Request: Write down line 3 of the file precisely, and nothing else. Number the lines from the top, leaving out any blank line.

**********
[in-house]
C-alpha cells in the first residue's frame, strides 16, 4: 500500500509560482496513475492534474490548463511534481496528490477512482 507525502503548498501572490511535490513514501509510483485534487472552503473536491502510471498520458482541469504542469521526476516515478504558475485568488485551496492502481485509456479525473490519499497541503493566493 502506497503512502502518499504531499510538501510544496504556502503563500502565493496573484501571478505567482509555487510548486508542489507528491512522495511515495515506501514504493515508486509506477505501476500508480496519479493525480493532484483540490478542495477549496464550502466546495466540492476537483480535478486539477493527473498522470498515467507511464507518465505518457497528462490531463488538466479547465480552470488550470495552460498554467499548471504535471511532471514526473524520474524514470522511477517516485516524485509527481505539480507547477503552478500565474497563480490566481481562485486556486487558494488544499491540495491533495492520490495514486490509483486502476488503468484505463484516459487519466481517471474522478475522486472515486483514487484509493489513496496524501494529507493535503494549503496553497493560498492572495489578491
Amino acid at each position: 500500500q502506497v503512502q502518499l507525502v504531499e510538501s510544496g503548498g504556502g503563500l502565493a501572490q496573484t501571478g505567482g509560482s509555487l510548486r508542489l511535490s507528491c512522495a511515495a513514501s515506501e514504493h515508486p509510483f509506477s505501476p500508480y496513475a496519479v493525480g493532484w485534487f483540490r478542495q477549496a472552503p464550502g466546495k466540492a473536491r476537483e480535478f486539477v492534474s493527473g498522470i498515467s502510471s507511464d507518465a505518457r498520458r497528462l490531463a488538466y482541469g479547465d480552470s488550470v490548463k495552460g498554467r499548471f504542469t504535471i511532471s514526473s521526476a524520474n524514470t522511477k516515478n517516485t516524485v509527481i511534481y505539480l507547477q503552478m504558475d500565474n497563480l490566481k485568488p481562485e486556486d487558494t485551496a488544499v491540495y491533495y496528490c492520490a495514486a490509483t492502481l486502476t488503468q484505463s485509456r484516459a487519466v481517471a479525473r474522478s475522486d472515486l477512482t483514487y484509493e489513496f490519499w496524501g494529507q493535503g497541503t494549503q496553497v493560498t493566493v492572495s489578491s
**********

Amino acid at each position: 500500500q502506497v503512502q502518499l507525502v504531499e510538501s510544496g503548498g504556502g503563500l502565493a501572490q496573484t501571478g505567482g509560482s509555487l510548486r508542489l511535490s507528491c512522495a511515495a513514501s515506501e514504493h515508486p509510483f509506477s505501476p500508480y496513475a496519479v493525480g493532484w485534487f483540490r478542495q477549496a472552503p464550502g466546495k466540492a473536491r476537483e480535478f486539477v492534474s493527473g498522470i498515467s502510471s507511464d507518465a505518457r498520458r497528462l490531463a488538466y482541469g479547465d480552470s488550470v490548463k495552460g498554467r499548471f504542469t504535471i511532471s514526473s521526476a524520474n524514470t522511477k516515478n517516485t516524485v509527481i511534481y505539480l507547477q503552478m504558475d500565474n497563480l490566481k485568488p481562485e486556486d487558494t485551496a488544499v491540495y491533495y496528490c492520490a495514486a490509483t492502481l486502476t488503468q484505463s485509456r484516459a487519466v481517471a479525473r474522478s475522486d472515486l477512482t483514487y484509493e489513496f490519499w496524501g494529507q493535503g497541503t494549503q496553497v493560498t493566493v492572495s489578491s